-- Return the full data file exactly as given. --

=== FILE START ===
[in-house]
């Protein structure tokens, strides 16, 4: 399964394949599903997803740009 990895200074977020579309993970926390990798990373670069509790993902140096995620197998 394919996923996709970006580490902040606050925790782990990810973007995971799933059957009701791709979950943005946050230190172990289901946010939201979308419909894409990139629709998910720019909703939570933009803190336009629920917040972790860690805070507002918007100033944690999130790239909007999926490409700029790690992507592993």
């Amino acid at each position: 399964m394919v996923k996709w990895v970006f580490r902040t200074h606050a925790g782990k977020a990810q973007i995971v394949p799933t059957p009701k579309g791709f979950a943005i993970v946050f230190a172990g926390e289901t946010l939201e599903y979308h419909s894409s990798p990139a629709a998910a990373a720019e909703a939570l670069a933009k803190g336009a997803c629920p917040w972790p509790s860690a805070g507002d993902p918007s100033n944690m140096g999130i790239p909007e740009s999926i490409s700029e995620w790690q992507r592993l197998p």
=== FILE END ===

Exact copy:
[in-house]
């Protein structure tokens, strides 16, 4: 399964394949599903997803740009 990895200074977020579309993970926390990798990373670069509790993902140096995620197998 394919996923996709970006580490902040606050925790782990990810973007995971799933059957009701791709979950943005946050230190172990289901946010939201979308419909894409990139629709998910720019909703939570933009803190336009629920917040972790860690805070507002918007100033944690999130790239909007999926490409700029790690992507592993």
């Amino acid at each position: 399964m394919v996923k996709w990895v970006f580490r902040t200074h606050a925790g782990k977020a990810q973007i995971v394949p799933t059957p009701k579309g791709f979950a943005i993970v946050f230190a172990g926390e289901t946010l939201e599903y979308h419909s894409s990798p990139a629709a998910a990373a720019e909703a939570l670069a933009k803190g336009a997803c629920p917040w972790p509790s860690a805070g507002d993902p918007s100033n944690m140096g999130i790239p909007e740009s999926i490409s700029e995620w790690q992507r592993l197998p």